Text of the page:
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Another Ranking Suggestion

Subject: Another Ranking Suggestion
From: tekbspa!tavan@uunet.UU.NET (tekbspa!tavan@uunet.UU.NET)
Date: Wed Jun 9 15:31:29 1993
Oops - I hit the wrong button and sent an early
version of this instead of saving it away for more
work later on.  Here's the full message.  Sorry.


OK, lots of people agree that a way to rank contesters
would be exciting.  There are no good ideas on how to
make it predictive of future performance like chess. I
sense well considered disdain for a handicapping system that
pretends to level a very uneven playing field.  Some good
ideas are floating on a tiered system where you work your
way up a ladder through successive performance.  I think
we could combine several objectives with an integrated
hierarchy of perks:  Event Performance, Annual
Achievement, Lifetime Rank, Cumulative Achievement.  We could
implement any or all depending mainly on publication
space since compute power is free. 

Event Performance Rank

For each contest of substance, have a way of awarding
ranking points.  Points earned are in no way connected
to contest awards which remain the sole responsibility
of the contest sponsor.

Have a ranking administrator, preferably an organization
or publication, determine the points available for each
event.  I would recommend that two or three of the 
following factors be used to set available points: number
of submitted logs, number of contacts reported in those
logs, number of hours that the contest runs.  Thus, the
points available reflect the "importance" of each 
contest in some crude way.  They change from year to
year as contest sponsors vie to attract activity - good
competition for them, too.

Divide the available points among the high scorers in each
geographic region.  Although the suggestion to use grid
locators is intriguing, most people in the world feel a
stronger sense of comraderie (or competitiveness) for their
neighbors and co-nationals.  So I would suggest that each
country be a region and that "large" countries be subdivided
in some reasonable way.  In the US, I'd suggest call areas.
Set up regions so that there is significant number of entries
from most of them.  (Sure, a small, emerging nation may 
result in zero or one entrant.  But it will only receive
a small number of points, too.)  Consider reserving some
of the points for continental scores in WW tests or call
areas in national tests.  The algorithm for dividing up
the points among regions is critical and can't be perfect:  It
could consider number of entries, total reported QSOs, 
total score, highest score, average of the ten hightest
scores, etc.  Whatever is chosen, entrants from some
countries won't be happy.  Just like regular contest scoring.

Now divide the available points among the entry categories:
high power, low power, QRP, etc.  (I'd love to distinguish
dipoles from stacked monobanders, but the contest sponsors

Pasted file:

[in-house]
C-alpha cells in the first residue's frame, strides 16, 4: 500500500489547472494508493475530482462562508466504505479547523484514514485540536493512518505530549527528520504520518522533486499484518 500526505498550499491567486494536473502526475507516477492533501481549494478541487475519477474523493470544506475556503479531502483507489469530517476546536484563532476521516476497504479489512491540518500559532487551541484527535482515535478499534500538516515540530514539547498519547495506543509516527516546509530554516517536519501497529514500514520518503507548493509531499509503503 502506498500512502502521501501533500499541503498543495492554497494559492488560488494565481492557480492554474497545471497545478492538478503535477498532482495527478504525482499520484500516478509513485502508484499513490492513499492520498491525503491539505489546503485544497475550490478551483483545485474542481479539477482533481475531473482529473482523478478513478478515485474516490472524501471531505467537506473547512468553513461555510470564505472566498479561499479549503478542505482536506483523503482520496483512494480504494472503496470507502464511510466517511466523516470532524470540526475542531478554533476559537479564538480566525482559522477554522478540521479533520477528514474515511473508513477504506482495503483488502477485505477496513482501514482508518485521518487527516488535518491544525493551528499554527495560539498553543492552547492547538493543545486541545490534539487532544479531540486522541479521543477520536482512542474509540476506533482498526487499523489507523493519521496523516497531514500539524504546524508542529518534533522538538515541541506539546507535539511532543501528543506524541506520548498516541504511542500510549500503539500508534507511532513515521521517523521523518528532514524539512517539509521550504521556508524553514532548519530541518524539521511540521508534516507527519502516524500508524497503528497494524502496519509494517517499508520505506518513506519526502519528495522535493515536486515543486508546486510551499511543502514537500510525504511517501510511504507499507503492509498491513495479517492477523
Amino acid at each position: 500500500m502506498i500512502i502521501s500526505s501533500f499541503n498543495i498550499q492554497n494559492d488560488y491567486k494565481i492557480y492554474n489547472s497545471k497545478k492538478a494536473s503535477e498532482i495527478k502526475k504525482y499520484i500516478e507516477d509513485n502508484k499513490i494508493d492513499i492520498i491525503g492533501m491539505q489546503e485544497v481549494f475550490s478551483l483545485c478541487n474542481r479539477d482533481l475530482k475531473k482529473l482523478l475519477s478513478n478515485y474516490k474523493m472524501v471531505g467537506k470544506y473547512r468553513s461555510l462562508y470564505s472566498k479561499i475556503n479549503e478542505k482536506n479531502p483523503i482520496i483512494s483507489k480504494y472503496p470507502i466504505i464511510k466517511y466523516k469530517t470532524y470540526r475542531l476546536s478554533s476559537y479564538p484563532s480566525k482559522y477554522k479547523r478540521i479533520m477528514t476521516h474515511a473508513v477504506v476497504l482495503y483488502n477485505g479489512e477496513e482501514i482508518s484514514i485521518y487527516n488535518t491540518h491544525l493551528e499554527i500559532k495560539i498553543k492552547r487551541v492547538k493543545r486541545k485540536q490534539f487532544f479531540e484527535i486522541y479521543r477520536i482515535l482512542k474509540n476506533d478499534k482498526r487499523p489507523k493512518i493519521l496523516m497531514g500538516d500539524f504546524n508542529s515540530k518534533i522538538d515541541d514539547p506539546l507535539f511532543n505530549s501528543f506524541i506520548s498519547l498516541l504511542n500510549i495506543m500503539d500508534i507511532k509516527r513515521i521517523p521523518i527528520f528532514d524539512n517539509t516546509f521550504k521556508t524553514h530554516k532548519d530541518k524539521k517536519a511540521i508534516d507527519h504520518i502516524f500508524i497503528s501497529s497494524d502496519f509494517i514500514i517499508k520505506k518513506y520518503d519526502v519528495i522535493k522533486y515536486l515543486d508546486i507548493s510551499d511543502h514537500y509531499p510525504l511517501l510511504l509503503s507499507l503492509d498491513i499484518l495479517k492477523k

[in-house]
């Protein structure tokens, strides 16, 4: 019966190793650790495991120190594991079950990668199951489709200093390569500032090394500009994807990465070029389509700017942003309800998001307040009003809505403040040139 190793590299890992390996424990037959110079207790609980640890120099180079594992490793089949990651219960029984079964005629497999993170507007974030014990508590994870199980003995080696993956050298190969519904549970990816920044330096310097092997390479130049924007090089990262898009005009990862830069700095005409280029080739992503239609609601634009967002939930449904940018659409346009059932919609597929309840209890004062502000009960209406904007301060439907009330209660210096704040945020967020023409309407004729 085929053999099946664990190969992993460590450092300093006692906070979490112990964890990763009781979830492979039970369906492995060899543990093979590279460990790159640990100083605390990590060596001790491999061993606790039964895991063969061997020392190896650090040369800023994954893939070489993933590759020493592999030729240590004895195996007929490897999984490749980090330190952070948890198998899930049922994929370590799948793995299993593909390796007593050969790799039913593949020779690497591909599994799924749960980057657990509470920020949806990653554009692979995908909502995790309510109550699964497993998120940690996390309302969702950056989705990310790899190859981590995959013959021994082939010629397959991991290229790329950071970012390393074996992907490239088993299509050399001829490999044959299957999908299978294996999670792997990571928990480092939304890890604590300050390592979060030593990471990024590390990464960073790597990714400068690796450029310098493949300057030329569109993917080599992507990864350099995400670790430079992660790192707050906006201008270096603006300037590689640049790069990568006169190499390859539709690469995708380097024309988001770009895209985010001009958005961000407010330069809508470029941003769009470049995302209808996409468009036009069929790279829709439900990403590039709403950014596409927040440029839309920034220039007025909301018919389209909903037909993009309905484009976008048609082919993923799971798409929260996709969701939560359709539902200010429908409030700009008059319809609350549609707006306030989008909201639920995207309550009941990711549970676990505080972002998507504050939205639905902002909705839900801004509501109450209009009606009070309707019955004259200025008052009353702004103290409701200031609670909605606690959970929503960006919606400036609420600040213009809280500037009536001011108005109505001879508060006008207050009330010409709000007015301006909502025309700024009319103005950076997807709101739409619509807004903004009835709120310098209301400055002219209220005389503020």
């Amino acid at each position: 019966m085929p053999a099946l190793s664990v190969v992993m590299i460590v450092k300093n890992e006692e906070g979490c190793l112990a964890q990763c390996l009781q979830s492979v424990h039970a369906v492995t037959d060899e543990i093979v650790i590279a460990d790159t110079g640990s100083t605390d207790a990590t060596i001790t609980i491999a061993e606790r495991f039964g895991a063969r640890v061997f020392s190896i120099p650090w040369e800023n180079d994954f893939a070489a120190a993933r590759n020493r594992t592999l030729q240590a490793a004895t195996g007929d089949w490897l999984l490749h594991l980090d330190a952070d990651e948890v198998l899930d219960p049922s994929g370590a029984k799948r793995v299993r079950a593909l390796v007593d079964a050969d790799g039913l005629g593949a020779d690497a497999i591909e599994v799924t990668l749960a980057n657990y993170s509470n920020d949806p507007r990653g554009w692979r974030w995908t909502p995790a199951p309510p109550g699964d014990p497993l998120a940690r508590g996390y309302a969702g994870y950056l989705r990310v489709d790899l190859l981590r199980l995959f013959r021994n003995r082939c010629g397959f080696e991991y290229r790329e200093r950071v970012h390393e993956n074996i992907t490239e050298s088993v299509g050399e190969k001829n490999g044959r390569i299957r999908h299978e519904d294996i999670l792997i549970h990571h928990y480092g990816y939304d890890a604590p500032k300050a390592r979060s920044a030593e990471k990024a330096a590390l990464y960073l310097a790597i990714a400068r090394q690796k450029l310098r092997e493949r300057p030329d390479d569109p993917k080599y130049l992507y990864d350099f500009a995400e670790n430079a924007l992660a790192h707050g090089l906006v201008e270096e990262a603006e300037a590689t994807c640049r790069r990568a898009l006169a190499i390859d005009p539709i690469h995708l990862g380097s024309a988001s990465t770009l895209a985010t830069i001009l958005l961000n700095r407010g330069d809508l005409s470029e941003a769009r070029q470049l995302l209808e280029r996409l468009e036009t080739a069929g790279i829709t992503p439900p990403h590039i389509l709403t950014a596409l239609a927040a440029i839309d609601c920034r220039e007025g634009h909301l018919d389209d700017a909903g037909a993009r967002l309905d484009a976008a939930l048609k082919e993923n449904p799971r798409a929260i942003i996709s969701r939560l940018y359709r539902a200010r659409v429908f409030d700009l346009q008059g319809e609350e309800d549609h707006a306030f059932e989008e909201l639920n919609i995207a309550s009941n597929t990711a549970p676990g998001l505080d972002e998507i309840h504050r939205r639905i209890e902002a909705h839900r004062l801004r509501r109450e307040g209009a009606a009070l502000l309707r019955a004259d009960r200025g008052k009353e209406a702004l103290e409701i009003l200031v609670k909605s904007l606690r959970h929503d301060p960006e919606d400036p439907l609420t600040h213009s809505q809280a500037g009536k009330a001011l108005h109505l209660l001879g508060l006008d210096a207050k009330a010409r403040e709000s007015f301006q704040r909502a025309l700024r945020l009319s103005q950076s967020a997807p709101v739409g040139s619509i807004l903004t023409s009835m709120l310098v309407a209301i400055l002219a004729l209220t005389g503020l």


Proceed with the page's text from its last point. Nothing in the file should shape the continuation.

don't have the data and I'd suggest getting something like
this going without the overhead of separate reporting,
memberships, etc.)  Pick a reasonable way to divide the
points:  Maybe proportional to the number of entrants or
entrant-hours in each category/region?  A low power station
in France could do as well as a high power station in the

Finally, allocate the available points within a category using
a reasonable algorithm.  The number of point winners would be
proportional to the available number of points, so coming
in third in Yukon may be zero points or at least not be as 
rewarding as fifth in New England.  My favorite way of awarding
points would consider each point winner's percentage of the
winning score in his or her region and category, but there
are plenty of others.

(Problem:  What about hotly contested regions where there
aren't enough point winning places to separate 1.7M from
1.65M?  An alternative might be to give all the available
original points to the winner in each region/category and
then award additional points (in proportion) for ALL scores 
within, say, 20% of the winner.)

Now each participant who does well enough has earned some 
points.  This is the Event Performance.  The algorithm
sounds complex, but it's only a few lines of code.

Annual Achievement:  Sort of a Grand Prix - add up event
performance scores for a year, regardless of category and
location, and see who earns the most points.  

Lifetime Rank:  Establish permanent rankings based
on the sum of an entrants five or ten top event performances.
If participation and scores inflate, you will have to stay
active to stay at the top of this ladder.  But a few years
out of the running won't erase the memory of years of good

Cumulative Achievement:  Just keep a running total of even
performance forever.  Only the veterans who particpate 
actively for a long time will be at the top of this ladder.

What I like about this:
 * You can COMPARE scores from unequal locations.
 * You can combine scores from different locations and
 * We could back-test it against historical data.  Even
   establish it retroactively based on published results.
 * It recognizes good results at the event, annual and lifetime
 * It recognizes sustained results over a long period of time.
 * The various lists are all based on a single metric which
   is computed objectively and based on participation.


/Rick Tavan N6XI

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